Early diagnosis is the key to successfully treating prostate cancer, but men have been alarmed by reports that screening can lead to overtreatment. Ignorance is not bliss when it comes to men’s health.
I’m a prostate cancer survivor and I shouldn’t be. In 2007, a work colleague battling the disease urged his male friends to get screened. I had just turned 47 years old, had no symptoms and no known family history of prostate cancer, but my friend was fighting against a disease he knew would eventually take his life. His simple request was that I ask for a prostate-specific antigen (PSA) test during my next physical.
I did not know what a PSA test was, but the simple blood test was quick, easy, and a lifesaver. A biopsy followed my test results and confirmed I had prostate cancer.
In April 2008, I had successful prostate cancer surgery. That’s when I became an unlikely men’s health advocate, but it was not long before an obscure federal agency suggested men were making a mistake by opting for a PSA screening.
Pints for Prostates
Shortly after my surgery, with the help of family and friends, I started a 501(c)3 charity called Pints for Prostates. I had a career in marketing and had been writing about beer since 1980, when I was a junior at Syracuse University.
My gut told me the universal language of beer was a great way to reach guys who typically ignore health messages and avoid doctor’s office visits. Our mission is to visit beer festivals, breweries, and beer bars to educate guys. It’s a simple mission complicated by conflicting messages.
In 2009, the U.S. Preventive Services Task Force (USPSTF) issued a startling finding. They recommended against PSA screening, saying two studies indicated little life-saving benefit, suggesting testing caused overdiagnosis of slow-moving cancers that were unlikely to be deadly.
This amazed many in the prostate cancer community, since the death rate from the disease had been cut by nearly 40 percent in the two decades since the PSA came into widespread use. USPSTF’s announcement got a lot of media attention, causing many men to avoid screening.
It was not until 2017 that USPSTF, based on a new review of data from earlier studies, reversed itself and found PSA testing had indeed helped reduce the prostate cancer death rate. USPSTF now suggests “shared decision making” between men and their doctors on screening and treatment options.
Several important milestones have occurred since I was treated and when USPSTF initially suggested PSA tests were problematic.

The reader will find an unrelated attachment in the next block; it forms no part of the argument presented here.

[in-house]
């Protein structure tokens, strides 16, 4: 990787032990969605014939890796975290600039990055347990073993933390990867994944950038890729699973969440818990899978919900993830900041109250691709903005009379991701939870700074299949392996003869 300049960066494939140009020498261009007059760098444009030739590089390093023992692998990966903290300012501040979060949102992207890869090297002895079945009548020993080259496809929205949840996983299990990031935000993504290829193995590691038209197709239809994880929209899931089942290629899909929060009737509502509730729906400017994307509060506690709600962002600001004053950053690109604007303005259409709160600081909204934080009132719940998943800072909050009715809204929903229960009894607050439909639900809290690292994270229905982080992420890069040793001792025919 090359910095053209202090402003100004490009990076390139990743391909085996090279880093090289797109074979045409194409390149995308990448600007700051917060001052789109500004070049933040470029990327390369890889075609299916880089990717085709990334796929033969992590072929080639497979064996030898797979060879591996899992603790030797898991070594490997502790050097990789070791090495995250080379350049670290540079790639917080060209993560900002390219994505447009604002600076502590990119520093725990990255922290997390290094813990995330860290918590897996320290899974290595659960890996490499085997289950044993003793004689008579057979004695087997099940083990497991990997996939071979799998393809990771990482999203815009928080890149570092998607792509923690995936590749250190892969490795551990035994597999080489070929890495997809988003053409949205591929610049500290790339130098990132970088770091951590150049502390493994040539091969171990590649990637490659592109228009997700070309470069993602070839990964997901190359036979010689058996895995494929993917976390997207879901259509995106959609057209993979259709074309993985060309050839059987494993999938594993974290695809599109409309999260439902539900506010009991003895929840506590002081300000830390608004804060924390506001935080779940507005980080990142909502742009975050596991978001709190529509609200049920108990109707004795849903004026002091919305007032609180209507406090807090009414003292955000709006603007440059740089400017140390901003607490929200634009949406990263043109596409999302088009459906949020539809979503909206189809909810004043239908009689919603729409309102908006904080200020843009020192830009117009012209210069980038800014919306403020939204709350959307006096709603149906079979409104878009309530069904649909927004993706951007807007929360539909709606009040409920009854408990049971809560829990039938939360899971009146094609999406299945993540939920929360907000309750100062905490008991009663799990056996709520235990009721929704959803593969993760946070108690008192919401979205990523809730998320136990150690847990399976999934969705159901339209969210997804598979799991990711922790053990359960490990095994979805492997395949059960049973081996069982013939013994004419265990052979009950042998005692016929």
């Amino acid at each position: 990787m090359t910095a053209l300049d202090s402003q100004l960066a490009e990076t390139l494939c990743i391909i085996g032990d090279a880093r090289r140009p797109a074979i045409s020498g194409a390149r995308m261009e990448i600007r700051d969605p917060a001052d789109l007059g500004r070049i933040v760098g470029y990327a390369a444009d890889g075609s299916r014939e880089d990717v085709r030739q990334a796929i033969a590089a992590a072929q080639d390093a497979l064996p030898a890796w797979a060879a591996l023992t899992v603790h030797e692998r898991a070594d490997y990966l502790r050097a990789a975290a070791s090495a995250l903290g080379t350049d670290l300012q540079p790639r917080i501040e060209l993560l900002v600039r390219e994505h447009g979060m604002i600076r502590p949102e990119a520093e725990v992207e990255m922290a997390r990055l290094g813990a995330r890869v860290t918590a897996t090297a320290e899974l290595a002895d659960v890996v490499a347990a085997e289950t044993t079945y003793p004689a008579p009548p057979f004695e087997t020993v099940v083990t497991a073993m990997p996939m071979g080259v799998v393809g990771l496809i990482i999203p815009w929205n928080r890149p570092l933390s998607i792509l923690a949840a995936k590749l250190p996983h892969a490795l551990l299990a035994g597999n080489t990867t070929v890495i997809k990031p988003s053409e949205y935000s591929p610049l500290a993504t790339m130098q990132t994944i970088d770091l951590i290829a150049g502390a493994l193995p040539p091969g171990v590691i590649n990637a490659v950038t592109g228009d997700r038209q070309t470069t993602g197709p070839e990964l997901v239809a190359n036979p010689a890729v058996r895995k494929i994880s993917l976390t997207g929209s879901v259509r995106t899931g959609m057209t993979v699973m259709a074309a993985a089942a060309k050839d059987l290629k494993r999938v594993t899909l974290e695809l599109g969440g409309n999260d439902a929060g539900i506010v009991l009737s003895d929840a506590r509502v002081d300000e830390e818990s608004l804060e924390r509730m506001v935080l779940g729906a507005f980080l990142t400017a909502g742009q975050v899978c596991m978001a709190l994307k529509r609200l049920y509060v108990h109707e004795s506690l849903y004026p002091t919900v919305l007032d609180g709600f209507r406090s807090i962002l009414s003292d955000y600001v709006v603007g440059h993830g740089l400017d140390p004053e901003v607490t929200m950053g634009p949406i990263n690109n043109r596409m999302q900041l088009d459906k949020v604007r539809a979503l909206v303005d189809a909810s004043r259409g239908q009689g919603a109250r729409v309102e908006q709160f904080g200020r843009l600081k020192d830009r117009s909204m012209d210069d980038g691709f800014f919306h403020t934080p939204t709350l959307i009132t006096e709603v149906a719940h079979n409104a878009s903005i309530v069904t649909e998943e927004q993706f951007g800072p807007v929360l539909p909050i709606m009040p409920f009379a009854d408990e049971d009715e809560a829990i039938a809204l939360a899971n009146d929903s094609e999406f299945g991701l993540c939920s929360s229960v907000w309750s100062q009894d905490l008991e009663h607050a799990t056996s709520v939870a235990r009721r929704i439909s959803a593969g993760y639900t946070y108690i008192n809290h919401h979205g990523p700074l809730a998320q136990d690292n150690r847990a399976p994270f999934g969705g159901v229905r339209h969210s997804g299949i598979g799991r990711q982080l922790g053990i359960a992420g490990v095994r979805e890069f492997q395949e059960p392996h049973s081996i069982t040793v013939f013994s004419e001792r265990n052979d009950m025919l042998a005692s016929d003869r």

The number of prostate cancer deaths in the United States, which had been declining since the early 1990s, started creeping up in 2016. It’s estimated 31,620 American men will die from prostate cancer in 2019. Data suggests most of these deaths could be prevented through early detection and appropriate treatment. The five-year survival rate for localized prostate cancer is 100 percent, while the five-year survival rate when the disease has progressed is just 30 percent.
Treatments for advanced stages of the disease have improved, helping to lengthen lives and produce better outcomes. Today, there are 3.1 million American men who have been successfully treated or who are living with the disease. Additional screening and diagnostic options are also coming into wide use, enabling men and physicians to determine the aggressiveness of the disease and whether “watchful waiting” is the best treatment plan.
Prostate cancer is a scary subject for guys. They don’t like to talk about the physical exam and they dread the potential side effects from treatment.
Pints for Prostates attempts to remove some of the fear by starting a simple conversation about men’s health. It helps that many of these discussions happen over a pint with other men who have conquered the disease. Our goal is to get guys to take charge of their health by getting an initial screening at 40 —35 for men with a family history or high-risk groups, like African Americans.
Last year, at 17 events across the country, Pints for Prostates provided free men’s health screenings to 1,043 guys —many of whom had not seen a doctor in years. They get their PSA score and data on lipids, glucose, and testosterone, providing warnings on heart disease, diabetes and other common men’s health issues.
The organization’s Crowns for a Cure campaign distributed 4.8 million branded bottle caps during September with the help of 60 breweries nationwide, designed to start conversations during September, National Prostate Cancer Awareness Month.
Men have a right to know their numbers and make informed health decisions with the help of medical professionals. As we like to say, “Get Tested. Live Longer. Drink More Beer.”
You can get more information on Pints for Prostates and upcoming events by visiting www.pintsforprostates.org.
Rick Lyke, Founder, Pints for Prostates, [email protected]